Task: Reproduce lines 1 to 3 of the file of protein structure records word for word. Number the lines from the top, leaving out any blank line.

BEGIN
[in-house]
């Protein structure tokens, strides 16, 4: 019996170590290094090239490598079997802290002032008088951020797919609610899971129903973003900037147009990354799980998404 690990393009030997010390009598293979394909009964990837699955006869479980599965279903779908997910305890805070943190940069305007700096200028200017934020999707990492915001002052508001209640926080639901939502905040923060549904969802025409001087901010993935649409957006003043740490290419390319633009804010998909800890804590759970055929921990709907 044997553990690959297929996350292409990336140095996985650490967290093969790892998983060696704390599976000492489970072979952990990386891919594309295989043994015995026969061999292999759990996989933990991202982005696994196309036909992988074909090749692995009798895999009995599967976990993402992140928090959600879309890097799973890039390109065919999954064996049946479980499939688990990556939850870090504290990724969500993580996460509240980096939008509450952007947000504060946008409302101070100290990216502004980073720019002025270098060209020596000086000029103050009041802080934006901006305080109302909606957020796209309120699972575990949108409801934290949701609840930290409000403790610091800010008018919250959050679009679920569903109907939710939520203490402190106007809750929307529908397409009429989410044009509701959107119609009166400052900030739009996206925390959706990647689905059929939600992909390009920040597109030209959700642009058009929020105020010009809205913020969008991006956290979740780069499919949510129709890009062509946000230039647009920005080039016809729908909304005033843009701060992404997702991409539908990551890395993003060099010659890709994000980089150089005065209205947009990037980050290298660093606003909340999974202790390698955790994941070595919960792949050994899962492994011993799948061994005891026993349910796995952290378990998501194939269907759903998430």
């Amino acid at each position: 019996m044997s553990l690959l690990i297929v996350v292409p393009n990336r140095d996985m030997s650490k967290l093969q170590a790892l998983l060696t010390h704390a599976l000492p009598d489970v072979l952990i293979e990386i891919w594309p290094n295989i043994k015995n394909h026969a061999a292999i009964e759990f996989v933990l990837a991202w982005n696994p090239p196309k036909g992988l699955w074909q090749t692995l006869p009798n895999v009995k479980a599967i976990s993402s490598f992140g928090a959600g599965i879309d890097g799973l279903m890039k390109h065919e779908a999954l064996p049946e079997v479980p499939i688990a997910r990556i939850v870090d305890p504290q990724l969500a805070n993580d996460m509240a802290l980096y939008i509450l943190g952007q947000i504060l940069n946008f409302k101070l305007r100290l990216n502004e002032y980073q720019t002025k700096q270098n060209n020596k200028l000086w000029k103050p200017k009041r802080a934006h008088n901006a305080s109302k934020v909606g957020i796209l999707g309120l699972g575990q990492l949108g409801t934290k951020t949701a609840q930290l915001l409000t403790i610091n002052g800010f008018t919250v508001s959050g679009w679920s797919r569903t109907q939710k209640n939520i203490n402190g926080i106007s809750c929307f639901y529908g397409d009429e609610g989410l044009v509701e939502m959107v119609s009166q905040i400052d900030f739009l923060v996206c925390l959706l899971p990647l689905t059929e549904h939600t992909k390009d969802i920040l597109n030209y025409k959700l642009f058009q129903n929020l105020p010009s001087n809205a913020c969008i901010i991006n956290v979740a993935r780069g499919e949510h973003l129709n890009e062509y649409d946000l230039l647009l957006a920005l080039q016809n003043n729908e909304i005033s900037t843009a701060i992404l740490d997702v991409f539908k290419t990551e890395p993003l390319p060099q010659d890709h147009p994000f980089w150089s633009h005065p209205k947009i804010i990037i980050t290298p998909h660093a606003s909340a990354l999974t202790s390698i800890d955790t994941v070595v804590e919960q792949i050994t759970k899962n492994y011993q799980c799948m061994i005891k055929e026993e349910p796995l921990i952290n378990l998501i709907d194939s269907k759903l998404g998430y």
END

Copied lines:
[in-house]
């Protein structure tokens, strides 16, 4: 019996170590290094090239490598079997802290002032008088951020797919609610899971129903973003900037147009990354799980998404 690990393009030997010390009598293979394909009964990837699955006869479980599965279903779908997910305890805070943190940069305007700096200028200017934020999707990492915001002052508001209640926080639901939502905040923060549904969802025409001087901010993935649409957006003043740490290419390319633009804010998909800890804590759970055929921990709907 044997553990690959297929996350292409990336140095996985650490967290093969790892998983060696704390599976000492489970072979952990990386891919594309295989043994015995026969061999292999759990996989933990991202982005696994196309036909992988074909090749692995009798895999009995599967976990993402992140928090959600879309890097799973890039390109065919999954064996049946479980499939688990990556939850870090504290990724969500993580996460509240980096939008509450952007947000504060946008409302101070100290990216502004980073720019002025270098060209020596000086000029103050009041802080934006901006305080109302909606957020796209309120699972575990949108409801934290949701609840930290409000403790610091800010008018919250959050679009679920569903109907939710939520203490402190106007809750929307529908397409009429989410044009509701959107119609009166400052900030739009996206925390959706990647689905059929939600992909390009920040597109030209959700642009058009929020105020010009809205913020969008991006956290979740780069499919949510129709890009062509946000230039647009920005080039016809729908909304005033843009701060992404997702991409539908990551890395993003060099010659890709994000980089150089005065209205947009990037980050290298660093606003909340999974202790390698955790994941070595919960792949050994899962492994011993799948061994005891026993349910796995952290378990998501194939269907759903998430």
């Amino acid at each position: 019996m044997s553990l690959l690990i297929v996350v292409p393009n990336r140095d996985m030997s650490k967290l093969q170590a790892l998983l060696t010390h704390a599976l000492p009598d489970v072979l952990i293979e990386i891919w594309p290094n295989i043994k015995n394909h026969a061999a292999i009964e759990f996989v933990l990837a991202w982005n696994p090239p196309k036909g992988l699955w074909q090749t692995l006869p009798n895999v009995k479980a599967i976990s993402s490598f992140g928090a959600g599965i879309d890097g799973l279903m890039k390109h065919e779908a999954l064996p049946e079997v479980p499939i688990a997910r990556i939850v870090d305890p504290q990724l969500a805070n993580d996460m509240a802290l980096y939008i509450l943190g952007q947000i504060l940069n946008f409302k101070l305007r100290l990216n502004e002032y980073q720019t002025k700096q270098n060209n020596k200028l000086w000029k103050p200017k009041r802080a934006h008088n901006a305080s109302k934020v909606g957020i796209l999707g309120l699972g575990q990492l949108g409801t934290k951020t949701a609840q930290l915001l409000t403790i610091n002052g800010f008018t919250v508001s959050g679009w679920s797919r569903t109907q939710k209640n939520i203490n402190g926080i106007s809750c929307f639901y529908g397409d009429e609610g989410l044009v509701e939502m959107v119609s009166q905040i400052d900030f739009l923060v996206c925390l959706l899971p990647l689905t059929e549904h939600t992909k390009d969802i920040l597109n030209y025409k959700l642009f058009q129903n929020l105020p010009s001087n809205a913020c969008i901010i991006n956290v979740a993935r780069g499919e949510h973003l129709n890009e062509y649409d946000l230039l647009l957006a920005l080039q016809n003043n729908e909304i005033s900037t843009a701060i992404l740490d997702v991409f539908k290419t990551e890395p993003l390319p060099q010659d890709h147009p994000f980089w150089s633009h005065p209205k947009i804010i990037i980050t290298p998909h660093a606003s909340a990354l999974t202790s390698i800890d955790t994941v070595v804590e919960q792949i050994t759970k899962n492994y011993q799980c799948m061994i005891k055929e026993e349910p796995l921990i952290n378990l998501i709907d194939s269907k759903l998404g998430y």